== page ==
Try rearranging Social Security Trust Fund assets


Published: Saturday, January 29, 2005 at 6:01 a.m.
Last Modified: Friday, January 28, 2005 at 10:07 p.m.
Jeff Peterson (Voice, Jan. 24) unwittingly revealed the true political ideology underlying much of the rhetoric about reforming Social Security. His concluding sentence began, "I hope we all may agree that Social Security is a problem."
Note that we are not being asked to agree that the solvency of Social Security is a problem, but that the program itself is a problem.
This reflects the belief that establishing the Social Security system constituted gross overreaching by the sitting president (Roosevelt) and the U.S. Congress. Taking this view, the program is a socialist aberration and should be dismantled as quickly as possible.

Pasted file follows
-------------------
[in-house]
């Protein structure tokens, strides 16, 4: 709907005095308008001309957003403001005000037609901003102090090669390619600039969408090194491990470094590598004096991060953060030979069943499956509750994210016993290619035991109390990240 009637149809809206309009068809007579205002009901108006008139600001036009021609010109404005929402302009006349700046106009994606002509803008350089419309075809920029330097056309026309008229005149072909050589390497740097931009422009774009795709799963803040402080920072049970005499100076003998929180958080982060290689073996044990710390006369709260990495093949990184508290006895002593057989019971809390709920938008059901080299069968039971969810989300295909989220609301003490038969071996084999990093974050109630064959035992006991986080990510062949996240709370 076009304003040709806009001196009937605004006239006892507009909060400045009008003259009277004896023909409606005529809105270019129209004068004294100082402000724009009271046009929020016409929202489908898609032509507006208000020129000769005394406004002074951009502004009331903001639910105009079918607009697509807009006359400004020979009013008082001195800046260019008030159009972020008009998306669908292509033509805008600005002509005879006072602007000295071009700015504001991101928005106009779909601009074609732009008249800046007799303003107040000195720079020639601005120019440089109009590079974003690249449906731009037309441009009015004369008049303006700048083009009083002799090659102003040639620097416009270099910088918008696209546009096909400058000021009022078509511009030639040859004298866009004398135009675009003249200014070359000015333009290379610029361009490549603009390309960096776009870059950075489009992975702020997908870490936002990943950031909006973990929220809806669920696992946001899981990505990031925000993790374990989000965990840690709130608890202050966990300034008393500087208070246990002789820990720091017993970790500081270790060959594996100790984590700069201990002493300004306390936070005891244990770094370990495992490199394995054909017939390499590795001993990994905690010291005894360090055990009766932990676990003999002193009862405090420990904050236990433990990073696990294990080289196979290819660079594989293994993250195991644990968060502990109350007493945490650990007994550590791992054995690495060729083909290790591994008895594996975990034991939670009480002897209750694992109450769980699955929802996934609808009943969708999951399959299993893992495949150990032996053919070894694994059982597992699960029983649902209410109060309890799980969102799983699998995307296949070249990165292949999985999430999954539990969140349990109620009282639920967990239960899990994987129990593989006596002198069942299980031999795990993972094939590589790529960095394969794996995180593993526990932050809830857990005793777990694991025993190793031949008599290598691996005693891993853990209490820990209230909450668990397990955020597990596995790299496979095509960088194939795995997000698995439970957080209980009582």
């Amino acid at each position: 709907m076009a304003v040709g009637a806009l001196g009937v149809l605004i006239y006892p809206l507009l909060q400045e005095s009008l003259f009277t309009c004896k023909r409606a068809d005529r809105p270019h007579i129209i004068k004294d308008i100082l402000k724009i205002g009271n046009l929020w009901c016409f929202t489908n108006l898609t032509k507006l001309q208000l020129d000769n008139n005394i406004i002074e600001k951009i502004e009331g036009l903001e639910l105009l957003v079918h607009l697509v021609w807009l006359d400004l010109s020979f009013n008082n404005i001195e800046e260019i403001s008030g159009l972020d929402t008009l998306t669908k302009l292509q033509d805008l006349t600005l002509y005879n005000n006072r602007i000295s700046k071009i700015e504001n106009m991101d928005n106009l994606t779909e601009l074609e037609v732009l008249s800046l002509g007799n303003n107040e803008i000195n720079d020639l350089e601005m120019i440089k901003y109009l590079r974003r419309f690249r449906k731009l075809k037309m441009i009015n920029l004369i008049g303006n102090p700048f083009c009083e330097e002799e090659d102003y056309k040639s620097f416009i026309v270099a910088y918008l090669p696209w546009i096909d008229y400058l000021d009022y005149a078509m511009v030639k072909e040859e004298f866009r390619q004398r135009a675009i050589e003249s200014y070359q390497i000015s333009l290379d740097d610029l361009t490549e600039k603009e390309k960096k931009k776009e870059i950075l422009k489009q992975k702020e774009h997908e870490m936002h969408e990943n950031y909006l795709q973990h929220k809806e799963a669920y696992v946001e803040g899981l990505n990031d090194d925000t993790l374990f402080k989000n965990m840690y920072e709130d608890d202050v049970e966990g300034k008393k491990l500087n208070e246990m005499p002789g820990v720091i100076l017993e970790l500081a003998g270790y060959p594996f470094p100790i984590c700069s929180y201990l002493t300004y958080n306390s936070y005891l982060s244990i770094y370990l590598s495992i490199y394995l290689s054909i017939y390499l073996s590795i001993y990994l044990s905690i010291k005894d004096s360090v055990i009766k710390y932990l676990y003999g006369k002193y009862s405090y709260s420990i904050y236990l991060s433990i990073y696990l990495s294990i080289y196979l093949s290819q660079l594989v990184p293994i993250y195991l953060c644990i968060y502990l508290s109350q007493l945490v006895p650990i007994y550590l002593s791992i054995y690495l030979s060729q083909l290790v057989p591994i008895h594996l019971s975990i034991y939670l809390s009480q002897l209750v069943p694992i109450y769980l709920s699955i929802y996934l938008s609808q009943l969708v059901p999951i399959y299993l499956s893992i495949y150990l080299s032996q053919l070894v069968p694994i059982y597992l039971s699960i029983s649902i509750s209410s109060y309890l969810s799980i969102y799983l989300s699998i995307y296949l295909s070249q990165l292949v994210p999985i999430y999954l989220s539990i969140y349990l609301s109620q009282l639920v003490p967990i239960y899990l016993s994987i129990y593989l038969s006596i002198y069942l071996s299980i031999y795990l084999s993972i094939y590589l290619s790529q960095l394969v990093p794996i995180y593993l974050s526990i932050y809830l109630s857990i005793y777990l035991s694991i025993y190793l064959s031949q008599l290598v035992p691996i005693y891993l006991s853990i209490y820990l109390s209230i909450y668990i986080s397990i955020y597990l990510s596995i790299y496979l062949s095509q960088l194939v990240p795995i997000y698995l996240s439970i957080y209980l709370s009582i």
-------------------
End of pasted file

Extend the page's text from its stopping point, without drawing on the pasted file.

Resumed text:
Those wishing to substantially alter and/or abrogate a six-decades-old social contract cannot claim to be acting out of so-called conservative principles.
The driving force for change gets traction from the privatization aspect of the plans rather than from a desire to conserve anything.
Where is all the political pressure to reform Social Security coming from? I would propose looking at the usual suspects: Wall Street financial firms and banking interests.
They would have the most to gain from the massive influx of investment dollars certain to result from the adoption of any one of the three privatization plans. Even fractionally small start-up and management fees on trillions of dollars would buy oceans of Dom Perignon and a fleet of yachts to drink it on.
If the problem is one of improper asset allocation in the Social Security Trust Fund, why not simply rearrange some of the assets within the fund itself to higher yield instruments? If Trust Fund managers reallocate funds themselves rather than doing it indirectly through the private accounts of millions of individuals, there is no need for all the middlemen and their fees.
Chris Sistrom, Gainesville

Reader comments posted to this article may be published in our print edition. All rights reserved. This copyrighted material may not be re-published without permission. Links are encouraged.

Comments are currently unavailable on this article

▲ Return to Top